Last night I was so taken with the sunset over Turnagain Arm that I decided to snap a few pictures:
I had no idea that I was also capturing a tragic moment.
The Seward Highway, which parallels this beautiful inlet, has been named a National Scenic Byway because of its breathtaking beauty.
Sadly, this highway is also known for deadly car crashes.
As I was snapping sunset photos I noticed the lack of traffic on the highway below. A quick scan of the road revealed flashing red and blue lights, no doubt police officers diverting traffic, and huge white strobe lights for the investigators at the scene. A quick check of the news confirmed the severity of the situation: it was another fatality.
I stopped taking photos. Moments later, the sun set.
For most of us, the sun rose again this morning. How insulting that must be for those who are in the throes of grief?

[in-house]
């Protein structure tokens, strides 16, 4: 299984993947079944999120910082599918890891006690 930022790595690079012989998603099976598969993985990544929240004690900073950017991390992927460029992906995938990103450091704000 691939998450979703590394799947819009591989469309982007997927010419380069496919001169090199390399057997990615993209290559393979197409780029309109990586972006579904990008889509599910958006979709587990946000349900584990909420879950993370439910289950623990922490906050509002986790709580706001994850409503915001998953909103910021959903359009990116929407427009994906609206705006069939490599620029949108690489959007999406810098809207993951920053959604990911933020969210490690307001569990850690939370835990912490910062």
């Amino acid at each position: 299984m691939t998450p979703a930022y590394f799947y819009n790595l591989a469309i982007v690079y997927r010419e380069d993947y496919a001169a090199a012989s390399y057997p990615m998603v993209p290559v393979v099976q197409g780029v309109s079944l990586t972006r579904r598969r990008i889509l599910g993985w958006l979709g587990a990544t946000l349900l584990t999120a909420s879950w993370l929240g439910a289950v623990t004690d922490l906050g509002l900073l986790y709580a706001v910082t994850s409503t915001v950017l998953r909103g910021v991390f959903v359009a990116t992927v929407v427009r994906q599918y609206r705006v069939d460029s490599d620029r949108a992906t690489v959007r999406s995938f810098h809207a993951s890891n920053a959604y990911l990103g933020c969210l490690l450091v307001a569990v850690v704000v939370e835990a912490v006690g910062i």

Today the highway was open again, most drivers blazing by with no knowledge of last night’s tragedy on the pavement below. For me, it felt like a sacrilege to drive over the scarring skid marks, and I winced at the obvious signs of disarray in the ditch. Most evidence had been removed, but the pain for those involved must be horribly fresh.
I kept glancing in the rear view mirror at my beautiful children. Losing them – or being lost to them – is beyond comprehension. I couldn’t reach them, so I gripped my steering wheel extra tight for the entire drive to school.
When the name of the victim was released, I learned she was only 29. By this afternoon bouquets of flowers lined the highway, diverting my eyes from those horrible skid marks. I didn’t know her, but I drive this same road every day and feel compelled to add a bouquet from our family as well.
My thoughts and prayers are with everyone involved.